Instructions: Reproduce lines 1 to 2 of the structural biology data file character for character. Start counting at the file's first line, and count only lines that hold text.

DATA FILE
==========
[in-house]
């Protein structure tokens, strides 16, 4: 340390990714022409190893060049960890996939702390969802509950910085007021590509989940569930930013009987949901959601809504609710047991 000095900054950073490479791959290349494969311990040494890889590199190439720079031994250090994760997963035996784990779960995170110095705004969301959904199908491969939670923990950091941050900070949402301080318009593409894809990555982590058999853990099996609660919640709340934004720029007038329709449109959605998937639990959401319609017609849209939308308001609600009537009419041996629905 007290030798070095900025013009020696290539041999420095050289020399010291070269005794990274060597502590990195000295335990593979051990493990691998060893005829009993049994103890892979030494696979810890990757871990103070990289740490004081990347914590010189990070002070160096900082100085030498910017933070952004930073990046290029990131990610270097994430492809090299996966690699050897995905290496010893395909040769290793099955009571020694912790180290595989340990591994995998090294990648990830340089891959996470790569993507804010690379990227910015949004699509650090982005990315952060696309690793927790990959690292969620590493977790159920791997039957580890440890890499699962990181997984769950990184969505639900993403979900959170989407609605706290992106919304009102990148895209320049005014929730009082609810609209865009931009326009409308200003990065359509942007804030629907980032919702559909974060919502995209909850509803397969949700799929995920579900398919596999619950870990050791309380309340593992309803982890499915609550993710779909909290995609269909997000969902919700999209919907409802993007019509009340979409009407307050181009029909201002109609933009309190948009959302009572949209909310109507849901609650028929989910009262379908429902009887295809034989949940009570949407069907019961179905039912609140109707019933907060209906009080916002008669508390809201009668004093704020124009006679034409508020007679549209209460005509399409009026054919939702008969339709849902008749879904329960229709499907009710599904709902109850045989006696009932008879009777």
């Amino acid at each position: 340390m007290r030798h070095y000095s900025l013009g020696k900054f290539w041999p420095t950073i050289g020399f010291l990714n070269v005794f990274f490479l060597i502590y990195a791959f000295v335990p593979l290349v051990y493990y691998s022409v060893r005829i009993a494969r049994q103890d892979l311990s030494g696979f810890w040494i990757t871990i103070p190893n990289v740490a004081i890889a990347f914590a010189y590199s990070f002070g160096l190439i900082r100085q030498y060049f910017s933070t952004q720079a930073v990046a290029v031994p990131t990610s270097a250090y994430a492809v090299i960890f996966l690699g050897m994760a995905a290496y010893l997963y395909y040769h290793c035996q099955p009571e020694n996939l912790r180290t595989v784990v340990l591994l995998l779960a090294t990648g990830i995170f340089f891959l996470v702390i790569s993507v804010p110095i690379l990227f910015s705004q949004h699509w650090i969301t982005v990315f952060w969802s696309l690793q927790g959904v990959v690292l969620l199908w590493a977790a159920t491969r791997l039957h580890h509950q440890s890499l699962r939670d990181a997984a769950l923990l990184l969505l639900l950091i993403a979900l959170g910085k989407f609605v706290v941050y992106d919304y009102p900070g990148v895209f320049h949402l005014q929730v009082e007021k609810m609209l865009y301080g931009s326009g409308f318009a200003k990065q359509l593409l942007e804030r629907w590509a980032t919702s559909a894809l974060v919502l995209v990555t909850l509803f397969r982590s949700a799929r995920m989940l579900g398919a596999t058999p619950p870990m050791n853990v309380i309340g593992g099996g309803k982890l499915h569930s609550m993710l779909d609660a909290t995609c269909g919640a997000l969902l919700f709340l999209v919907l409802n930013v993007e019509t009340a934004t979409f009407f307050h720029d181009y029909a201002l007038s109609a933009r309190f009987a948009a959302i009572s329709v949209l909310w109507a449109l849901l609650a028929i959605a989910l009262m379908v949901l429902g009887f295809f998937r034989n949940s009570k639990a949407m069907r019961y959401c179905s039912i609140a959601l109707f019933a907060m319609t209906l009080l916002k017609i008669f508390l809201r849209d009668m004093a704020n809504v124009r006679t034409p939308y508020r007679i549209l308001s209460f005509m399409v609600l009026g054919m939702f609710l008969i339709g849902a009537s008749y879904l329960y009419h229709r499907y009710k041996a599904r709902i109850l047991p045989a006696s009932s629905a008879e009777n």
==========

[in-house]
């Protein structure tokens, strides 16, 4: 340390990714022409190893060049960890996939702390969802509950910085007021590509989940569930930013009987949901959601809504609710047991 000095900054950073490479791959290349494969311990040494890889590199190439720079031994250090994760997963035996784990779960995170110095705004969301959904199908491969939670923990950091941050900070949402301080318009593409894809990555982590058999853990099996609660919640709340934004720029007038329709449109959605998937639990959401319609017609849209939308308001609600009537009419041996629905 007290030798070095900025013009020696290539041999420095050289020399010291070269005794990274060597502590990195000295335990593979051990493990691998060893005829009993049994103890892979030494696979810890990757871990103070990289740490004081990347914590010189990070002070160096900082100085030498910017933070952004930073990046290029990131990610270097994430492809090299996966690699050897995905290496010893395909040769290793099955009571020694912790180290595989340990591994995998090294990648990830340089891959996470790569993507804010690379990227910015949004699509650090982005990315952060696309690793927790990959690292969620590493977790159920791997039957580890440890890499699962990181997984769950990184969505639900993403979900959170989407609605706290992106919304009102990148895209320049005014929730009082609810609209865009931009326009409308200003990065359509942007804030629907980032919702559909974060919502995209909850509803397969949700799929995920579900398919596999619950870990050791309380309340593992309803982890499915609550993710779909909290995609269909997000969902919700999209919907409802993007019509009340979409009407307050181009029909201002109609933009309190948009959302009572949209909310109507849901609650028929989910009262379908429902009887295809034989949940009570949407069907019961179905039912609140109707019933907060209906009080916002008669508390809201009668004093704020124009006679034409508020007679549209209460005509399409009026054919939702008969339709849902008749879904329960229709499907009710599904709902109850045989006696009932008879009777």